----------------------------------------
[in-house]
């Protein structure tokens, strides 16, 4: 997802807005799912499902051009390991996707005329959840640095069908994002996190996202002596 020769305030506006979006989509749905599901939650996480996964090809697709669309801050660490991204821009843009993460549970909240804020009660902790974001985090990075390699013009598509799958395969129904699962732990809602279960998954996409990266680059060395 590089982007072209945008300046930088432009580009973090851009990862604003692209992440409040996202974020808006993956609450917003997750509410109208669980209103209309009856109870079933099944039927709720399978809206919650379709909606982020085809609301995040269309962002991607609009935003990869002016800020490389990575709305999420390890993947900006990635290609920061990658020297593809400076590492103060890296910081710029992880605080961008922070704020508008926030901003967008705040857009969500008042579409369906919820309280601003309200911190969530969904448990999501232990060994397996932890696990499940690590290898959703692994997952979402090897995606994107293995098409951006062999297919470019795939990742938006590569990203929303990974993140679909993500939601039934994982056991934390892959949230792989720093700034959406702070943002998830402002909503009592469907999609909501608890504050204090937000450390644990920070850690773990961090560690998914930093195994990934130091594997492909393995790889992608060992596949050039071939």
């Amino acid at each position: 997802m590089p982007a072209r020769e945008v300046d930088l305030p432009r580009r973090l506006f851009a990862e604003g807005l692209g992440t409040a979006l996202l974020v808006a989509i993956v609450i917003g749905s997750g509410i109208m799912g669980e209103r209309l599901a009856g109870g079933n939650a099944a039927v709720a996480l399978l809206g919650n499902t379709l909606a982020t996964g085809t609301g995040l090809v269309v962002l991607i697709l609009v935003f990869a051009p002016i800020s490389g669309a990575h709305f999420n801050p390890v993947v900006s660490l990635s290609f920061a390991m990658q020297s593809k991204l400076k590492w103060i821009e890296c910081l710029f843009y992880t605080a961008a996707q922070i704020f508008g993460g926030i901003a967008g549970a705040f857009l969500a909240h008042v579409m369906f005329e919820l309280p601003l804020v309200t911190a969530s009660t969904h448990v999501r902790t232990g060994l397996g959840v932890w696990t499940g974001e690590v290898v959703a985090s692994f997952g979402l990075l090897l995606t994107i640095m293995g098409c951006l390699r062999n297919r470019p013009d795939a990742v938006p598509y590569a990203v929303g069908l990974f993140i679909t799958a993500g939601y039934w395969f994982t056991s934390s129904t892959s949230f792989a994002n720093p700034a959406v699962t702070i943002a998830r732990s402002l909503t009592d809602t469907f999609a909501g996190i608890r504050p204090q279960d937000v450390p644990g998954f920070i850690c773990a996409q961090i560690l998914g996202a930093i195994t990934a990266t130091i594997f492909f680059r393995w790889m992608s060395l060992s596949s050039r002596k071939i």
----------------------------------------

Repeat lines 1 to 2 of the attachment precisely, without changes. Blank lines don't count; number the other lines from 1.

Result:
[in-house]
């Protein structure tokens, strides 16, 4: 997802807005799912499902051009390991996707005329959840640095069908994002996190996202002596 020769305030506006979006989509749905599901939650996480996964090809697709669309801050660490991204821009843009993460549970909240804020009660902790974001985090990075390699013009598509799958395969129904699962732990809602279960998954996409990266680059060395 590089982007072209945008300046930088432009580009973090851009990862604003692209992440409040996202974020808006993956609450917003997750509410109208669980209103209309009856109870079933099944039927709720399978809206919650379709909606982020085809609301995040269309962002991607609009935003990869002016800020490389990575709305999420390890993947900006990635290609920061990658020297593809400076590492103060890296910081710029992880605080961008922070704020508008926030901003967008705040857009969500008042579409369906919820309280601003309200911190969530969904448990999501232990060994397996932890696990499940690590290898959703692994997952979402090897995606994107293995098409951006062999297919470019795939990742938006590569990203929303990974993140679909993500939601039934994982056991934390892959949230792989720093700034959406702070943002998830402002909503009592469907999609909501608890504050204090937000450390644990920070850690773990961090560690998914930093195994990934130091594997492909393995790889992608060992596949050039071939």